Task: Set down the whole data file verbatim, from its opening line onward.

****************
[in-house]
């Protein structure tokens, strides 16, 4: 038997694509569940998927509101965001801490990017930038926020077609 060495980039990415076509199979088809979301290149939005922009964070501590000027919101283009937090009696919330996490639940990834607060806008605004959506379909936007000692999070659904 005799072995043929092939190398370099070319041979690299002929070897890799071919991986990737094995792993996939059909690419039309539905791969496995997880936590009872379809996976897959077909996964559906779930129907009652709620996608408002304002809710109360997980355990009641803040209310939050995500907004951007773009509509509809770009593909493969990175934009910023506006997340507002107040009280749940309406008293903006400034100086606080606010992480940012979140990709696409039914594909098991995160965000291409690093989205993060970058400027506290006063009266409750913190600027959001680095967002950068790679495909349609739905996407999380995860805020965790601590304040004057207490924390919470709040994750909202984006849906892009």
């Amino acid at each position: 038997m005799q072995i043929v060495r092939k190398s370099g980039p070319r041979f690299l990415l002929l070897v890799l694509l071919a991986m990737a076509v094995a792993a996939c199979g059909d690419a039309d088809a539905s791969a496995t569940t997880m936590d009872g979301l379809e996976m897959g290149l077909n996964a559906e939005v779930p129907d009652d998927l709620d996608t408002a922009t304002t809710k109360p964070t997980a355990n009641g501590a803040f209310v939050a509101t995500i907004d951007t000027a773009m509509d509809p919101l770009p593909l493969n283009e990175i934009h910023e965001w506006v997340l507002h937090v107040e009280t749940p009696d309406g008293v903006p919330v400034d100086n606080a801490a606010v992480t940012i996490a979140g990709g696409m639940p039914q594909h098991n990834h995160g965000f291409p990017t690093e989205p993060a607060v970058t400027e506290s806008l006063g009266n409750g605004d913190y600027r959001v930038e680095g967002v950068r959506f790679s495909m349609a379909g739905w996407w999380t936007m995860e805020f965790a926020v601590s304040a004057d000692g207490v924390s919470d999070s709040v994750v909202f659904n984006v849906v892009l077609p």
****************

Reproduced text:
[in-house]
């Protein structure tokens, strides 16, 4: 038997694509569940998927509101965001801490990017930038926020077609 060495980039990415076509199979088809979301290149939005922009964070501590000027919101283009937090009696919330996490639940990834607060806008605004959506379909936007000692999070659904 005799072995043929092939190398370099070319041979690299002929070897890799071919991986990737094995792993996939059909690419039309539905791969496995997880936590009872379809996976897959077909996964559906779930129907009652709620996608408002304002809710109360997980355990009641803040209310939050995500907004951007773009509509509809770009593909493969990175934009910023506006997340507002107040009280749940309406008293903006400034100086606080606010992480940012979140990709696409039914594909098991995160965000291409690093989205993060970058400027506290006063009266409750913190600027959001680095967002950068790679495909349609739905996407999380995860805020965790601590304040004057207490924390919470709040994750909202984006849906892009």
């Amino acid at each position: 038997m005799q072995i043929v060495r092939k190398s370099g980039p070319r041979f690299l990415l002929l070897v890799l694509l071919a991986m990737a076509v094995a792993a996939c199979g059909d690419a039309d088809a539905s791969a496995t569940t997880m936590d009872g979301l379809e996976m897959g290149l077909n996964a559906e939005v779930p129907d009652d998927l709620d996608t408002a922009t304002t809710k109360p964070t997980a355990n009641g501590a803040f209310v939050a509101t995500i907004d951007t000027a773009m509509d509809p919101l770009p593909l493969n283009e990175i934009h910023e965001w506006v997340l507002h937090v107040e009280t749940p009696d309406g008293v903006p919330v400034d100086n606080a801490a606010v992480t940012i996490a979140g990709g696409m639940p039914q594909h098991n990834h995160g965000f291409p990017t690093e989205p993060a607060v970058t400027e506290s806008l006063g009266n409750g605004d913190y600027r959001v930038e680095g967002v950068r959506f790679s495909m349609a379909g739905w996407w999380t936007m995860e805020f965790a926020v601590s304040a004057d000692g207490v924390s919470d999070s709040v994750v909202f659904n984006v849906v892009l077609p």